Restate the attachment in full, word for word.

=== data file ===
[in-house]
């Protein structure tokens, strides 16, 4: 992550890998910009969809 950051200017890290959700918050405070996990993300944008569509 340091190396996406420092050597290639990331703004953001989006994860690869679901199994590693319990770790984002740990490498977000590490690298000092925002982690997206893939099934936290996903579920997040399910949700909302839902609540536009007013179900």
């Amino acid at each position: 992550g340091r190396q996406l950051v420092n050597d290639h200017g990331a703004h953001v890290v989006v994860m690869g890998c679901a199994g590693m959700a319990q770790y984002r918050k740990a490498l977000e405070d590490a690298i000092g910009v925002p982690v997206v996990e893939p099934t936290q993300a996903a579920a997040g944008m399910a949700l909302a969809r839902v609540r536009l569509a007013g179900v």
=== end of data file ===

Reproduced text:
[in-house]
């Protein structure tokens, strides 16, 4: 992550890998910009969809 950051200017890290959700918050405070996990993300944008569509 340091190396996406420092050597290639990331703004953001989006994860690869679901199994590693319990770790984002740990490498977000590490690298000092925002982690997206893939099934936290996903579920997040399910949700909302839902609540536009007013179900």
């Amino acid at each position: 992550g340091r190396q996406l950051v420092n050597d290639h200017g990331a703004h953001v890290v989006v994860m690869g890998c679901a199994g590693m959700a319990q770790y984002r918050k740990a490498l977000e405070d590490a690298i000092g910009v925002p982690v997206v996990e893939p099934t936290q993300a996903a579920a997040g944008m399910a949700l909302a969809r839902v609540r536009l569509a007013g179900v």